Posted by Teresa Orange on 25 April, 2016

To mark Shakespeare’s big birthday I thought I would question the very nature of our being! A task that many graduates have to face every time they complete an online job application form.Psychometric tests are what we call personality tests. They are different from aptitude tests that evaluate your competency in specific areas such as numeracy and critical thinking. Psychometric tests are about your sense of being.Probing on personality via a short online questionnaire is a challenge. Knowing how to respond to these tortuous questionnaires is even more challenging. When you are presented with a battery of fictitious scenarios it is so difficult knowing what to say.My advice is to simply answer the questions intelligently. Do your homework beforehand and identify the kind of person that you think the company wants to recruit, and spend time before you go online exploring the kind of person you want to be.But what about the truth? The problem is that our sense of being is more complex than can be summarized through a few simplistic multiple-choice statements. We have multiple identities and as a graduate applying for a job you should be enjoying a period of reinvention. This is one moment in your life when you have the prerogative to define who you want to be.A graduate recently told me how he had failed to get an interview after completing the psychometric test for one of the top four accountancy firms. He had focused on being honest. A few months later he reapplied. This time he thought strategically – thinking about the kind of person they wanted to recruit and the kind of person he wanted to be. He got the got the job.A final ode to Shakespeare: all the world’s a stage – when it comes to job hunting … but just check you are happy with the role you choose to play!

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Timing a career re-launch in your twenties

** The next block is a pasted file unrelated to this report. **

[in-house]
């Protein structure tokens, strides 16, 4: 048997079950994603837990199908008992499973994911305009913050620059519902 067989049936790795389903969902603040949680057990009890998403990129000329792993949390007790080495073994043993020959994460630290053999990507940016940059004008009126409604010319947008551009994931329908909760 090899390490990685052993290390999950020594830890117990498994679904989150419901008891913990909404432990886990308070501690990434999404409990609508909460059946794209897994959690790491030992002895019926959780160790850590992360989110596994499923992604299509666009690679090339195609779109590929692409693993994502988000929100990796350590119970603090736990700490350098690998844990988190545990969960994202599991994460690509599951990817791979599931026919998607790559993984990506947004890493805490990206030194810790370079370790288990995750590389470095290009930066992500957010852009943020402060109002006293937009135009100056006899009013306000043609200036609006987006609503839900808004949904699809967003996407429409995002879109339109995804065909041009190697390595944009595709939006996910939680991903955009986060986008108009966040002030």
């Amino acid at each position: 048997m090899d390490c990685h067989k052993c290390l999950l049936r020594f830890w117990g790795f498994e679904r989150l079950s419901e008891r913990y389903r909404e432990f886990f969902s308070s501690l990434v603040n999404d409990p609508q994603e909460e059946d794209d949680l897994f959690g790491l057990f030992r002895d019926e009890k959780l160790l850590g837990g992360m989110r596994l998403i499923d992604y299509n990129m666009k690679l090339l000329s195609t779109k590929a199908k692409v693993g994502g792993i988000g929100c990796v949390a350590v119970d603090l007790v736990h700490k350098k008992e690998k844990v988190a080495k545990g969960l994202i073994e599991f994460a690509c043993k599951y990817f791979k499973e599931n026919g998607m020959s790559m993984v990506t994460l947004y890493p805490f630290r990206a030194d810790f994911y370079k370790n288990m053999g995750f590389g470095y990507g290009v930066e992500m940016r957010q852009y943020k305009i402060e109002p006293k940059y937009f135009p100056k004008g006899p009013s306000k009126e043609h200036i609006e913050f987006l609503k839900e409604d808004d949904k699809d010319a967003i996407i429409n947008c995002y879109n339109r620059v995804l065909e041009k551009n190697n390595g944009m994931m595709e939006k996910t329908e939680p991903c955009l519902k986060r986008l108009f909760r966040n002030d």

Posted by Teresa Orange on 3 October, 2016

I meet a lot of graduates in their twenties who are looking for a career re-launch. May be they feel trapped in the wrong career. Or may be they simply feel that their career never took-off.For those who feel trapped in the wrong career it is important to think of timing as well as career direction. You may be in an enviable graduate role but simply feel uncomfortable about the long-term. In which case ensure that you maximize the potential of your current position before you consider entering the job market. Recruiters are more interested in individuals who are moving forward, so even if you feel uncertain about the future, check that you are pushing the agenda forward in your current position.For those of you who feel that your career never took-off it is important not to feel trapped by the passage of time. May be you have spent time on a Masters. Or may be your were unlucky not to clinch any of the graduate schemes. For whatever reason, you may feel that you have been treading water on the career front. Earning a living rather than using your talents as a graduate. In your case it is crucial to put time in perspective. Everyone treads water at one stage in their career – even the Richard Branson’s of the world have fallow years from time to time.Above all, you should all remember that in your twenties – everything is still possible. We live in an age of flexible career pathways. Most of us will reinvent ourselves a few times during the course of our working lives. So don’t panic if you are looking for a change of direction at this early life-stage. Time is on your side.

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“I got three job offers!”

Posted by Teresa Orange on 23 February, 2016

One of the delights of being a careers coach is hearing good news from graduates you have helped. So I was particularly thrilled this week to hear from a client who clinched his target job at PwC as well as netting two other offers. Yippee!! But as in many cases it took a little time for the offers to materialize. I, like my clients, have to be patient. Perfecting your interview narratives can take time. The important thing is to learn from every application, and not to hesitate to keep knocking on the same doors. One graduate I recently helped got the ship broking job he was targeting after six months of courting (or pestering!) the HR team!“Just to let you know that I was successful at PwC and will be starting there in September! Receiving personalised feedback helped my confidence hugely and made me realise how to prepare better for interviews. In the end I received three job offers and am extremely grateful for all your help.”